NICOLE WALLACE, MSNBC HOST: How is this where we are and how is this -- how is this about -- how is this not a 90-10 issue? How are 90 percent of Americans, white, black, brown -- how are 90 percent Americans not vehemently, not so upset about racism that they are not out marching and protesting all Republicans?


INGRAHAM: Remember when Hillary said -- do we have the bite, what Hillary said? Let's listen.


HILLARY CLINTON, FORMER DEMOCRATIC PRESIDENTTIAL CANDIDATE: Why aren't I 50 points ahead you might ask. Well, the choice for working families has never been clearer.


INGRAHAM: You know, when you can't sleep at night, just listen to that on a continuous loop and you go right to bed.

BOSSIE: That will scare you to sleep.

INGRAHAM: Yes, well, you know, it is a sense of they are so racist, they are Nazis, they are autocrats, they are Stalinist, I mean the list goes, the isms, the insults go on and on.

BOSSIE: Laura, we heard this all two years ago. These exact same arguments being made two years ago, they were not true then, they are not true today. The people you're talk about that you mentioned in the open, those are the people that are going to be coming out in droves tomorrow. We are looking at numbers of about -- over 100 million people may vote in this midterm election. It will be in just unbelievable numbers across this country.  And those are the people that are sick and tired of being told from the pollsters who to vote for and what to vote for.

Look, I actually stood in the campaign headquarters with then candidate Trump, and we were looking at those early exit polls, and it was a gut punch saying we definitely going to lose. After hearing all day the Nates of the world and every negative pollster telling we were 100 percent certain going to lose. And of course we won. That's where we are headed tomorrow. We will pick up seats in the Senate's and we are going to keep the House. And this is going to be a monumental shift towards the president tomorrow night.

INGRAHAM: I was seeing earlier today, and I believe it was on another network, but they were saying that early voting in Florida showed that -- I think it was 25,000 to 30,000 more Democrats voting early in Florida than Republicans. Now, that's party registration. That doesn't mean it's for whom you voted. Yes, please.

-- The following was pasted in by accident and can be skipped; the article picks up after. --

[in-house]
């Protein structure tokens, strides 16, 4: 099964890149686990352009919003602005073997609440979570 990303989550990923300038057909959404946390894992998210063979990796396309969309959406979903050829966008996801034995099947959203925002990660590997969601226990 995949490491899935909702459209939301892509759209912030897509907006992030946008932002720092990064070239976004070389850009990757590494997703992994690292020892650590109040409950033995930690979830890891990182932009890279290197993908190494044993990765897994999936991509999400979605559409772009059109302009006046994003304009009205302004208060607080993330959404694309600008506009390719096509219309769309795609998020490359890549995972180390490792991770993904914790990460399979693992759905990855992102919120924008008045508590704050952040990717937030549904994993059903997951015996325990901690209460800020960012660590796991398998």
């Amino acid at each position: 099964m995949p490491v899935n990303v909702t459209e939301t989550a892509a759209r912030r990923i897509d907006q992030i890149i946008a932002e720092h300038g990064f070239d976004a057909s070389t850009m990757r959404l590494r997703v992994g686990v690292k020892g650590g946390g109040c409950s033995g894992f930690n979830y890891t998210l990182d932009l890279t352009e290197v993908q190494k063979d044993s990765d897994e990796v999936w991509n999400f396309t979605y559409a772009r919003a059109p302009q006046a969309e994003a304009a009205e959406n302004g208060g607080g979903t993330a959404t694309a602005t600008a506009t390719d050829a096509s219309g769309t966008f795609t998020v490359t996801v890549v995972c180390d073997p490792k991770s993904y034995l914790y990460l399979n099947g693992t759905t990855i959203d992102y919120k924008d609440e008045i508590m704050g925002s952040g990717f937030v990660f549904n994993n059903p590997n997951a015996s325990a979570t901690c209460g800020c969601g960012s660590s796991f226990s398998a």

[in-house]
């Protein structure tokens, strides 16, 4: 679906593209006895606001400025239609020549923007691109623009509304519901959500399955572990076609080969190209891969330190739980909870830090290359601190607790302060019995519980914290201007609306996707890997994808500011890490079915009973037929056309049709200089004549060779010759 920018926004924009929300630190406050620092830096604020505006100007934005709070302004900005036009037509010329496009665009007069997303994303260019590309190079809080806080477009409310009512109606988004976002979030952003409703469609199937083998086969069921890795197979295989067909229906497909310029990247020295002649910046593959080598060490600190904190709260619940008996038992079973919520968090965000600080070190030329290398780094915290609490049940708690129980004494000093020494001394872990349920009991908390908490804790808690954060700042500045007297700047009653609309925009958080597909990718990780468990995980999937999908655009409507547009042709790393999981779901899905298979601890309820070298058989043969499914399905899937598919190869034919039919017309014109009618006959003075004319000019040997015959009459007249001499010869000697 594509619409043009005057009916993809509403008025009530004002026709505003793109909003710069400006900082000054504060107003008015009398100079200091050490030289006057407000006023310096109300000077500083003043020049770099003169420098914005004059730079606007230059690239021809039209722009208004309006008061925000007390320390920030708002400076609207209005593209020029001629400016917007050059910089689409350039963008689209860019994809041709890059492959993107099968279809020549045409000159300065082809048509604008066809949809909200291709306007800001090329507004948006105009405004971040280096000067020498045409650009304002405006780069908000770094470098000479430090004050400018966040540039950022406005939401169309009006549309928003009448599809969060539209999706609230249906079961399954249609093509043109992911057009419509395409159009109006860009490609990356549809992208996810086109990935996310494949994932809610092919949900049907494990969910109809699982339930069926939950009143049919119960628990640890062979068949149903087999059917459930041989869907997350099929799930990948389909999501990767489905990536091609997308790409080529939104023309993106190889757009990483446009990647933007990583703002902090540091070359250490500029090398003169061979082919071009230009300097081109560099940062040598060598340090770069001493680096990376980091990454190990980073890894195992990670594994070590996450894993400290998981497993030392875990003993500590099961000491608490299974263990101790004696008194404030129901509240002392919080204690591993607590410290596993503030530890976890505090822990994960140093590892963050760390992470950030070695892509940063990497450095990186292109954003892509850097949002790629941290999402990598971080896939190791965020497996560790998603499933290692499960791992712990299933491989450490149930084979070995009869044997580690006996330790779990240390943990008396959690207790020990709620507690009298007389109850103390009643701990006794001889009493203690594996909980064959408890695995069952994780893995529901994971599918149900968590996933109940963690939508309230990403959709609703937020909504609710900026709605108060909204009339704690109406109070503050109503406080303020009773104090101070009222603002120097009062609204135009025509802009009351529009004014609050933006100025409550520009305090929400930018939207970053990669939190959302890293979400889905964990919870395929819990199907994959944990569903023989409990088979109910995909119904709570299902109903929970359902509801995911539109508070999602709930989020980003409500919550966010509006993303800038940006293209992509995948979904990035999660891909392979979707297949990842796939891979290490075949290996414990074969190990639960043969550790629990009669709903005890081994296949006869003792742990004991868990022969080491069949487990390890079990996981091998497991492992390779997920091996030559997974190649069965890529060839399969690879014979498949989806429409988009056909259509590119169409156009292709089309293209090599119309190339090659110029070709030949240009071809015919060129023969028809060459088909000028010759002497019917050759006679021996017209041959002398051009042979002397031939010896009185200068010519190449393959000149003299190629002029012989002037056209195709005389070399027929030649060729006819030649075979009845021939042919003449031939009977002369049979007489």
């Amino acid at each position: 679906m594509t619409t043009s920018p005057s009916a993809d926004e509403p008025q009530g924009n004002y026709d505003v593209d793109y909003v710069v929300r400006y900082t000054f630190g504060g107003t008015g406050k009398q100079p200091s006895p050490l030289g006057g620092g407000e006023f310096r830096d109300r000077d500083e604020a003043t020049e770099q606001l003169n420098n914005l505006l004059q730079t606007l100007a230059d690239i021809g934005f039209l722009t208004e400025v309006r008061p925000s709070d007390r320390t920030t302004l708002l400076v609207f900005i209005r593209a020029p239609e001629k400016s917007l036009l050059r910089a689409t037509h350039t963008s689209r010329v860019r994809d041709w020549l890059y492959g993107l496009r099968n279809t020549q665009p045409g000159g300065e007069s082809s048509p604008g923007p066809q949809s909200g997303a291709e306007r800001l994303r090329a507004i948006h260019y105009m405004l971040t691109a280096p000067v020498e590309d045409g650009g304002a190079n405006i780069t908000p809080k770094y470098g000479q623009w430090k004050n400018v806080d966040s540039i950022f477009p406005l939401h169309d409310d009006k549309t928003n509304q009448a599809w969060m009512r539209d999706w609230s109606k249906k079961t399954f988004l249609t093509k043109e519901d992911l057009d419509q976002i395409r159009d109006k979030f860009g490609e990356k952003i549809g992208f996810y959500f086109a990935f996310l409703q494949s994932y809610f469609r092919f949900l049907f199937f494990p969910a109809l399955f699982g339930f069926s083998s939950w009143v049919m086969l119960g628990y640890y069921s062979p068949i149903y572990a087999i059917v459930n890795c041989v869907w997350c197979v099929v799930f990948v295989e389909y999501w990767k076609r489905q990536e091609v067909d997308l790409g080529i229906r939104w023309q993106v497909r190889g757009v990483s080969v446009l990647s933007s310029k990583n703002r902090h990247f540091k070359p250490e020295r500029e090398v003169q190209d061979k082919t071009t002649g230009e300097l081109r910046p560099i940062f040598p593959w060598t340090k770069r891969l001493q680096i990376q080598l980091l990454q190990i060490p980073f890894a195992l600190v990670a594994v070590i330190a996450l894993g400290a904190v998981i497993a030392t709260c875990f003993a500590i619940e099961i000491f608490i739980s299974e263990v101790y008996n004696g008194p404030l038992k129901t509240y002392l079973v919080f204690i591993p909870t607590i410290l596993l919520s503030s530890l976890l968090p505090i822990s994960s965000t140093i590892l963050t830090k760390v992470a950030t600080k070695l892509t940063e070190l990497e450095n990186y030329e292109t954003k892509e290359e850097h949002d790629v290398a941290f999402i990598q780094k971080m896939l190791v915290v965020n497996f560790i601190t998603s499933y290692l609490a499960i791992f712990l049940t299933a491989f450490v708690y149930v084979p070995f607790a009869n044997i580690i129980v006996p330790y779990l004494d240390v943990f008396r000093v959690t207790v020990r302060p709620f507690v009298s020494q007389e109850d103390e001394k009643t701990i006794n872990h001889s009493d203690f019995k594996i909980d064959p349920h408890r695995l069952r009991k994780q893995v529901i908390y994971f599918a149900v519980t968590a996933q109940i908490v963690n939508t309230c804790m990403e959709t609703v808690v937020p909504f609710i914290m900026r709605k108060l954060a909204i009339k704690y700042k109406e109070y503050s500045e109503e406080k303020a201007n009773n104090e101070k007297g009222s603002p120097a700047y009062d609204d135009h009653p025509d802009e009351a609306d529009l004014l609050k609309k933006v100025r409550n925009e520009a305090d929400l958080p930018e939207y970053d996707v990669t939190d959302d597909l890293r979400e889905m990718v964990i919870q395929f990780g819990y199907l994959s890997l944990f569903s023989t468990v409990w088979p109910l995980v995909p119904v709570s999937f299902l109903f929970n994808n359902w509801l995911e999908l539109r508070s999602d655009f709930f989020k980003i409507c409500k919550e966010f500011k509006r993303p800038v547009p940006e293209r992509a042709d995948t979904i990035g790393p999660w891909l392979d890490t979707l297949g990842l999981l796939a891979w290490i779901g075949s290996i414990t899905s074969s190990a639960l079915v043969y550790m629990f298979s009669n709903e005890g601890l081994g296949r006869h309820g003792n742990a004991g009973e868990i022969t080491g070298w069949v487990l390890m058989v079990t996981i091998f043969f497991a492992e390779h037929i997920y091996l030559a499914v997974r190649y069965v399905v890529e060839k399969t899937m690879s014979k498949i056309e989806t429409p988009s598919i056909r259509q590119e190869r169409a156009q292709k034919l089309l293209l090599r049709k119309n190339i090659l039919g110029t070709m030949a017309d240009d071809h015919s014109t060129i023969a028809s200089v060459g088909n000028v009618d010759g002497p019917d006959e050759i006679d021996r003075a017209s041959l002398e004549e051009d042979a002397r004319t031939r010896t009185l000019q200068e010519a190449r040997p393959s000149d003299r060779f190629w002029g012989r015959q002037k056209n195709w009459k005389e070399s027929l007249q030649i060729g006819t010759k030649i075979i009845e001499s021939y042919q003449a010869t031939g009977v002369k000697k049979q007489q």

BOSSIE: If you don't mind. So when we were going into Election Day two years ago, we were about 100,000 votes down, meaning 100,000 more Democrats voted for us that the Republican -- voted for Hillary than the for Republican. We ended up winning by 125,000 votes two years in Florida.  Today we are about 70,000 votes down only. And so we are in a much better position.

INGRAHAM: So you're thinking it's better.

BOSSIE: It is much better. It is much better. And so I know Chris wants to say no, but the numbers don't lie, Chris.

INGRAHAM: Chris Hahn, do you think young people turn out to vote, greatest numbers ever, yes? Because Hollywood told them, we're going to get to that later.

CHRIS HAHN, RADIO TALK SHOW HOST: It's a 400 percent increase in Texas and about a 300 percent increase in Florida.

INGRAHAM: I thought you said 400 percent increase in taxes. I'm like, no, that's what the Democrats --

HAHN: Stop.

INGRAHAM: More young people voting than ever before in a midterm, I predict yes.

MONICA CROWLEY, LONDON CENTER FOR POLICY RESEARCH: Oh, yes. But I think - - look, I think it's happening on both sides. I think the massive turnout is happening on both sides.